7. She has no problems knocking over poles when jumping.
“Who said knocking over poles is a bad thing?” She asked the audience at one point. “I dunno,” she said with a giggle and shrug.
When she does knock a pole, she just resets up her positioning, comes back at the fence, picks the horse up before the fence and focuses on making it over clear.
She’s not about beating the horse to death about anything. It’s all calm and cool with this riding pro who says she will always praise her horse for making an effort, even if that effort results in a knocked pole.
8. She always puts her horse first.
Before the night really got going, she warned that if Goldrush wasn’t up to jumping the larger fences set up throughout the arena, she’d take them right down. She’d even make them into poles if she needed to. She said no matter what, there’s always tomorrow, and her horse always comes first.
She used to jump Goldrush over huge fences– you can see many pics online of her jumping over impossibly large jumps, including trucks, without a saddle or bridle. Then, one day, she realized that each horse can only jump that high so many times in their life before they are no longer sound, and so she decided to scale it back.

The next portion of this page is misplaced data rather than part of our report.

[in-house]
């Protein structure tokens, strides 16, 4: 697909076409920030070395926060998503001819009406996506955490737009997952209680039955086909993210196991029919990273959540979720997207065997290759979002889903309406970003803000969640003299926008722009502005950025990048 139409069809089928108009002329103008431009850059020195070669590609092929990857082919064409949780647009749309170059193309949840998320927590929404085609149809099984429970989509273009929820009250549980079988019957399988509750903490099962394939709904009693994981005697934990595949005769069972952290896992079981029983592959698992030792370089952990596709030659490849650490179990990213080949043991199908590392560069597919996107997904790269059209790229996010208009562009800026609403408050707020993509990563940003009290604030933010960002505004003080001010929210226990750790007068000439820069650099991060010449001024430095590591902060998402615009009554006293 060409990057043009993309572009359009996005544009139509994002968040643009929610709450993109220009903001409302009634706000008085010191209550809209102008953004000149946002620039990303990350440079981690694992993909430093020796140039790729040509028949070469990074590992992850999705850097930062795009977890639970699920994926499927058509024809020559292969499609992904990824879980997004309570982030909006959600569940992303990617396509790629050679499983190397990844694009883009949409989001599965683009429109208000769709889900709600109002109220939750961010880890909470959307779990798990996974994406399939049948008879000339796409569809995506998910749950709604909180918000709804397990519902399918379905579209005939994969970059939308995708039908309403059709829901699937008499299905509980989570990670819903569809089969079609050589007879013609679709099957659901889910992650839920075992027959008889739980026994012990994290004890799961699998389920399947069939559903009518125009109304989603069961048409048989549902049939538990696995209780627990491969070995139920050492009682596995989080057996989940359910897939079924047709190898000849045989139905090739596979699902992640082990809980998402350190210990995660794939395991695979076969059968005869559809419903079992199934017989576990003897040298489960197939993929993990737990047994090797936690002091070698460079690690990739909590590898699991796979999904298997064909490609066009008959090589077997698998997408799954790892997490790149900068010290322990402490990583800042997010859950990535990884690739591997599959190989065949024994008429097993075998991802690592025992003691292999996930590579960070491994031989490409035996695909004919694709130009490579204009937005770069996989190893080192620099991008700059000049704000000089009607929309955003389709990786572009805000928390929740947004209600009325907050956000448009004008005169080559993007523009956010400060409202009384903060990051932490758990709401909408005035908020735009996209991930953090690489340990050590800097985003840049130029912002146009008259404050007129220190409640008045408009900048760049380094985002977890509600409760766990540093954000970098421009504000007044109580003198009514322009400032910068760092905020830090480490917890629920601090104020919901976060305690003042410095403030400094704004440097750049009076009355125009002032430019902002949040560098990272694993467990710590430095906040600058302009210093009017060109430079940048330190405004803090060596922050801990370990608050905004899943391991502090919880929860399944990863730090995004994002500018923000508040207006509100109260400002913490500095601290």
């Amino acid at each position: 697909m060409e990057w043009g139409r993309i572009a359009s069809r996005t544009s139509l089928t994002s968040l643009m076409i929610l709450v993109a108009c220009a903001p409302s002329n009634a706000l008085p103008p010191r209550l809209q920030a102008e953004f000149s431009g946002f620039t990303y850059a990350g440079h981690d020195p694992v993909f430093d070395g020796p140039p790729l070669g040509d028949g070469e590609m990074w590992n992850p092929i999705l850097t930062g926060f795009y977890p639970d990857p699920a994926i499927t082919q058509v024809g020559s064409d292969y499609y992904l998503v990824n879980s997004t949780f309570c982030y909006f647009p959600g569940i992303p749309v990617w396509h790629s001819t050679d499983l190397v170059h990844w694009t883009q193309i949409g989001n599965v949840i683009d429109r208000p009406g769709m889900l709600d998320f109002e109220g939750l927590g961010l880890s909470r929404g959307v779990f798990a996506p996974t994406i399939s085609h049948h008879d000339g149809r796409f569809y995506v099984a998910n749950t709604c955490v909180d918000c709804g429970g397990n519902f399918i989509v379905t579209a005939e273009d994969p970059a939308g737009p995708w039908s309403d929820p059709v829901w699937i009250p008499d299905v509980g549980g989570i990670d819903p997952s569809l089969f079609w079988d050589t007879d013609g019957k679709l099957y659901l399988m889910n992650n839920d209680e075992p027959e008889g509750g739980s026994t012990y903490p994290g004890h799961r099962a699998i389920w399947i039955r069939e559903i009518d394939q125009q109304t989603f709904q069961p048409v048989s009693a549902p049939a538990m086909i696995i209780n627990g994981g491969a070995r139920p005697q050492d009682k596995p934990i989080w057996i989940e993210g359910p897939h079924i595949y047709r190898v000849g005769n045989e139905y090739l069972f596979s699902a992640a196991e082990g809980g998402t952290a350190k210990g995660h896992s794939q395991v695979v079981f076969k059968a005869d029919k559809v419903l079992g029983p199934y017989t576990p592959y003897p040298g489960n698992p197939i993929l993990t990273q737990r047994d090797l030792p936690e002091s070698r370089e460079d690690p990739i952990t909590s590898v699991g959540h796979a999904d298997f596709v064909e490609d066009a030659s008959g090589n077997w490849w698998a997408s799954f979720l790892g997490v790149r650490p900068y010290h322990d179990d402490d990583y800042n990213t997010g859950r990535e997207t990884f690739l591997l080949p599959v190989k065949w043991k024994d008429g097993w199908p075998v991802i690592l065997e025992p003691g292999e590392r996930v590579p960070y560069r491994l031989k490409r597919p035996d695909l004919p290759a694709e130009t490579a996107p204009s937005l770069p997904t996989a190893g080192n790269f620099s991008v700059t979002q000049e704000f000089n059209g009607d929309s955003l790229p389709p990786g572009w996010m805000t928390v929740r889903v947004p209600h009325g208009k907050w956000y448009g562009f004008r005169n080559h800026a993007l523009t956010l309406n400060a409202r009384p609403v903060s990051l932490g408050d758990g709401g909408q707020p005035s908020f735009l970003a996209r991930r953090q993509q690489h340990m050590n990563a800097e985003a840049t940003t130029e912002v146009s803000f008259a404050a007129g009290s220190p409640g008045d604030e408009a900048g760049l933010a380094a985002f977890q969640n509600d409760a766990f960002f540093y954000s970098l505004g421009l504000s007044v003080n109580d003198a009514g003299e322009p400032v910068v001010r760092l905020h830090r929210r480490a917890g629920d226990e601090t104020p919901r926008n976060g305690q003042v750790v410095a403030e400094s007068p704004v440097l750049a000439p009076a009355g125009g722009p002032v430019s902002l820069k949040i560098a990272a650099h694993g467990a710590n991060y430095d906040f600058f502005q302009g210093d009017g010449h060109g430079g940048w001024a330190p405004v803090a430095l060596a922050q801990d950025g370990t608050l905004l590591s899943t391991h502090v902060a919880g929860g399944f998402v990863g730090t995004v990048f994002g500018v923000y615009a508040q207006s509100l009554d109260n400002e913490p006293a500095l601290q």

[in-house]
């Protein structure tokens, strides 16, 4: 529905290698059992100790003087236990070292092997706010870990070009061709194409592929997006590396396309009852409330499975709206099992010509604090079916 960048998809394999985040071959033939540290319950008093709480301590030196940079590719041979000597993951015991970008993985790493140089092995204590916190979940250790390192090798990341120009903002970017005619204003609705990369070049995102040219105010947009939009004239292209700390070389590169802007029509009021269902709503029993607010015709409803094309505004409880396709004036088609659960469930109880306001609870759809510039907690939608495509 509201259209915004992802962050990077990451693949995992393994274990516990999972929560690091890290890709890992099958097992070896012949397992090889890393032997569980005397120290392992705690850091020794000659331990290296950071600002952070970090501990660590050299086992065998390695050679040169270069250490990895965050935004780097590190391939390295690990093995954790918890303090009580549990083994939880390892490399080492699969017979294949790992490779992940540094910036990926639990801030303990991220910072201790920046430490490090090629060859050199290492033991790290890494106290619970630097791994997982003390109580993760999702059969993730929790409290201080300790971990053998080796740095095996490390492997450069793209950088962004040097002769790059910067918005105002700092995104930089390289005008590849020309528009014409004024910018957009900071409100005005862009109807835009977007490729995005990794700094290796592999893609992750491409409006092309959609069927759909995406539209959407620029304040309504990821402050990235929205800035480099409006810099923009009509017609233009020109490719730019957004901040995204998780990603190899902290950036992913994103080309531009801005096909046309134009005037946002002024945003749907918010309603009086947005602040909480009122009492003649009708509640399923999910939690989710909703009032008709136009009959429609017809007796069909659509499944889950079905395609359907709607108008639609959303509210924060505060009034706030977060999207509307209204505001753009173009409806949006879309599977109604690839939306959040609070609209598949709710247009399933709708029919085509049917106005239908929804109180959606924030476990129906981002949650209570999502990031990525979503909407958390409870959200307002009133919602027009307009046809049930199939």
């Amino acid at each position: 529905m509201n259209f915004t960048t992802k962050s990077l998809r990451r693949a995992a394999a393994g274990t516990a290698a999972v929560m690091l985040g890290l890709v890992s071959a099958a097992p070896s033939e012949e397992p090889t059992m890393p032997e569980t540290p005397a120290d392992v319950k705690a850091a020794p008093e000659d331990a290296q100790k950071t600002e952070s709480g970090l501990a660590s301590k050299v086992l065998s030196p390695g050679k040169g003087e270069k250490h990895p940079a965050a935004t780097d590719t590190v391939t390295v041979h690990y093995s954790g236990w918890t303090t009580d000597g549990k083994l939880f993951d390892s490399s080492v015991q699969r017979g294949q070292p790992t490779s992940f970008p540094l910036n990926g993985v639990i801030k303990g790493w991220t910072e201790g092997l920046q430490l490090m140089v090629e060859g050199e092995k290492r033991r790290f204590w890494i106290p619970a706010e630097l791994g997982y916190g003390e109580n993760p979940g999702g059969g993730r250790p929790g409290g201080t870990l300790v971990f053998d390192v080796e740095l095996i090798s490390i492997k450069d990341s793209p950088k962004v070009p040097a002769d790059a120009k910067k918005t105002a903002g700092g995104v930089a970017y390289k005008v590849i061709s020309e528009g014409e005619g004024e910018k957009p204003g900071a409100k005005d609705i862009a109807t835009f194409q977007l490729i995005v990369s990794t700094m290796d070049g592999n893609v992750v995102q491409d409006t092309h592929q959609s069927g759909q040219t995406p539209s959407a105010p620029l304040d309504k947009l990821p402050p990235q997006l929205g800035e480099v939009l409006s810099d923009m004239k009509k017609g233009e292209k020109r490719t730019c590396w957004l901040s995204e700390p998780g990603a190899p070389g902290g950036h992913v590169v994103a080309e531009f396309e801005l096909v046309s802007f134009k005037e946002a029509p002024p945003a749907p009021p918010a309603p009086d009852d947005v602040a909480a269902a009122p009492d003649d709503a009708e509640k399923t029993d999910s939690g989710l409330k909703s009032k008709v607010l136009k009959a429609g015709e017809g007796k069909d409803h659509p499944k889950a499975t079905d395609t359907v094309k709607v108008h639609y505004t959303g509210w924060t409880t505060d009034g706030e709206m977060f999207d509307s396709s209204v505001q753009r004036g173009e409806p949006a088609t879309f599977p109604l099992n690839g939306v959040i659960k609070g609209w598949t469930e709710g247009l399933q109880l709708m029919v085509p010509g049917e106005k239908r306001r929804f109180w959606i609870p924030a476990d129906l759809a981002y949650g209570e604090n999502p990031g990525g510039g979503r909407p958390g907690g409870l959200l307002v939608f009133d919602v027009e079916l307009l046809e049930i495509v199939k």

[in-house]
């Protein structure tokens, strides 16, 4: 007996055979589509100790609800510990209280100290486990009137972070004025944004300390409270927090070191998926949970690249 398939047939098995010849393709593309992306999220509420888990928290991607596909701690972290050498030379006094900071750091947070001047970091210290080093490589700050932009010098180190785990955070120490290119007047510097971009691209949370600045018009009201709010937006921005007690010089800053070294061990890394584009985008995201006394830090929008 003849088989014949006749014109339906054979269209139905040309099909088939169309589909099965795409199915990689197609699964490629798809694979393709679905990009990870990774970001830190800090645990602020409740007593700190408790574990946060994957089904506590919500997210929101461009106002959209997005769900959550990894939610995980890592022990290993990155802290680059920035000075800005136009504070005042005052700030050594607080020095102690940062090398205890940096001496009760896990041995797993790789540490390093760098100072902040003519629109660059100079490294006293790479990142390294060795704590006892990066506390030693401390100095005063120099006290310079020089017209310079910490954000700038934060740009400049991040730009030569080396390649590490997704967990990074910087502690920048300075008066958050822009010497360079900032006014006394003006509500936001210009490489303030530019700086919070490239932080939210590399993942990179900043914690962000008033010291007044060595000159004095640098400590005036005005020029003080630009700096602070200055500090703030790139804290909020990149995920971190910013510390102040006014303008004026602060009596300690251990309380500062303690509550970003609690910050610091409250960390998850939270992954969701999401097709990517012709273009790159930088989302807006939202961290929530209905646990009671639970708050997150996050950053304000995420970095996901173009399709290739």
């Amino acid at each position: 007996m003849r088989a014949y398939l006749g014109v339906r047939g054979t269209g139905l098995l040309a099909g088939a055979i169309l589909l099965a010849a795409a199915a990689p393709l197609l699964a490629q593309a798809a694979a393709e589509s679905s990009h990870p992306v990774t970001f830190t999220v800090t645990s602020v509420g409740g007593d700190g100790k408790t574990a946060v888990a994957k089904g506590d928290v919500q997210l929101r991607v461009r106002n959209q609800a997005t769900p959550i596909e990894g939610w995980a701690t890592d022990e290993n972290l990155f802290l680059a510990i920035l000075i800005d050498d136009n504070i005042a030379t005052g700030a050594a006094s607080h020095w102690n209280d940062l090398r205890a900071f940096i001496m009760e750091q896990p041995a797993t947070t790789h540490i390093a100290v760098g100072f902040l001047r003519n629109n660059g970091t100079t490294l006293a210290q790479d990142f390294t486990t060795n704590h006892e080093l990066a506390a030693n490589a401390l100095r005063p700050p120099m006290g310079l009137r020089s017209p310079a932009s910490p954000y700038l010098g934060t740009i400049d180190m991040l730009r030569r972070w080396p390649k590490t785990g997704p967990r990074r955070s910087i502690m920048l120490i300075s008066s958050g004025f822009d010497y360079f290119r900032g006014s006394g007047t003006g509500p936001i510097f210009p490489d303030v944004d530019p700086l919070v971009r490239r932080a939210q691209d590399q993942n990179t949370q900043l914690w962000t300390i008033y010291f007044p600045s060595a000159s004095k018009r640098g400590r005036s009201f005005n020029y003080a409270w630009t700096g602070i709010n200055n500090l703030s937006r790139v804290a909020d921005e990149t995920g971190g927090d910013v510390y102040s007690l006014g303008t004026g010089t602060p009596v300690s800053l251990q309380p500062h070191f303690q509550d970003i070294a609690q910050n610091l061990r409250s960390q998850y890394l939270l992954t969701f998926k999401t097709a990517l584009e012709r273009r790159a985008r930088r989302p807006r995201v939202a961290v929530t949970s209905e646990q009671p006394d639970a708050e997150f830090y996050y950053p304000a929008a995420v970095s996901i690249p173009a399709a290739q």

Goldrush is 16 now and she doesn’t want to push it. “There’s nothing keeping him sound,” she explained. And she’d like to keep him sound for as long as possible. So instead of wowing her crowds by leaping over cars or the biggest fences out there, she continues to wow the crowd without putting her horse at risk.
9. She puts on these shows out of her own pocket.
My ticket was free, and I know most other people enjoyed a free ticket as well. Days before the event I received a text that I could even bring a friend for free!
So, how is she paying for all of this?
She says she pays for it out of her own pocket and sells merchandise to help keep the lights on. My sister and I bought an awesome hat while we were there, and I noticed lots of other people stocking up on goodies – including sweaters, posters, and informational DVDs.
She had something at every price point, from $3 bracelets to $99 jackets. If you plan to come to the show, come prepared to buy something to show your support and give this lady some thanks for her efforts.
10. She’s super sweet.
Alycia is a doll in real life. We were the very first people to arrive (you’d think I was going to meet the Queen of England I was so excited). The only other souls on site at that point were Alycia and her two horses. I galloped over to them, no ropes had even been set up yet to block me from petting the younger of her two horses. I saw Alycia and my heart fluttered like some teenager around her crush – she came right over, chatted with us a bit and took a picture with me.
After the show, she stayed until the very last person had left, taking pictures and talking to fans. This girl has a heart of gold. The best piece of advice I can give you? Find a Free Riding Tour near you and GO!